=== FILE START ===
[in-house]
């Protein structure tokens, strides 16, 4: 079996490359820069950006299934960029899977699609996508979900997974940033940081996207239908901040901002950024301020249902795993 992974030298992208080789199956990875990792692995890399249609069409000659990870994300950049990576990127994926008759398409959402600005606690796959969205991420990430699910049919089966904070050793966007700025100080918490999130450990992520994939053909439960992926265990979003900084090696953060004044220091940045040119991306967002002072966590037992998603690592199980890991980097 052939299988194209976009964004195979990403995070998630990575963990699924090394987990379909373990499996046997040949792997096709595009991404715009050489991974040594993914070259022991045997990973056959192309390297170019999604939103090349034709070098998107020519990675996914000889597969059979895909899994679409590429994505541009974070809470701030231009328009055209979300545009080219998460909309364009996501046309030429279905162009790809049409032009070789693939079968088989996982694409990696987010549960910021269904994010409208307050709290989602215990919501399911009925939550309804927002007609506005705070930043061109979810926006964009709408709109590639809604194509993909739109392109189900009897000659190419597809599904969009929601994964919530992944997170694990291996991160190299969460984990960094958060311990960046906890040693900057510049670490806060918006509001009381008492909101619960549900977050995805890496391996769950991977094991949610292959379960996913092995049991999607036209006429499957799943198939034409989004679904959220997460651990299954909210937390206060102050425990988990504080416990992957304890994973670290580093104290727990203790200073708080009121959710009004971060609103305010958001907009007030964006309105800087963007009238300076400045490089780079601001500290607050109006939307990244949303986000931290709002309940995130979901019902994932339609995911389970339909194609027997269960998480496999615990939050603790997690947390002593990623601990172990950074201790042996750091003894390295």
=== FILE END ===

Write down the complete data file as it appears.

[in-house]
């Protein structure tokens, strides 16, 4: 079996490359820069950006299934960029899977699609996508979900997974940033940081996207239908901040901002950024301020249902795993 992974030298992208080789199956990875990792692995890399249609069409000659990870994300950049990576990127994926008759398409959402600005606690796959969205991420990430699910049919089966904070050793966007700025100080918490999130450990992520994939053909439960992926265990979003900084090696953060004044220091940045040119991306967002002072966590037992998603690592199980890991980097 052939299988194209976009964004195979990403995070998630990575963990699924090394987990379909373990499996046997040949792997096709595009991404715009050489991974040594993914070259022991045997990973056959192309390297170019999604939103090349034709070098998107020519990675996914000889597969059979895909899994679409590429994505541009974070809470701030231009328009055209979300545009080219998460909309364009996501046309030429279905162009790809049409032009070789693939079968088989996982694409990696987010549960910021269904994010409208307050709290989602215990919501399911009925939550309804927002007609506005705070930043061109979810926006964009709408709109590639809604194509993909739109392109189900009897000659190419597809599904969009929601994964919530992944997170694990291996991160190299969460984990960094958060311990960046906890040693900057510049670490806060918006509001009381008492909101619960549900977050995805890496391996769950991977094991949610292959379960996913092995049991999607036209006429499957799943198939034409989004679904959220997460651990299954909210937390206060102050425990988990504080416990992957304890994973670290580093104290727990203790200073708080009121959710009004971060609103305010958001907009007030964006309105800087963007009238300076400045490089780079601001500290607050109006939307990244949303986000931290709002309940995130979901019902994932339609995911389970339909194609027997269960998480496999615990939050603790997690947390002593990623601990172990950074201790042996750091003894390295």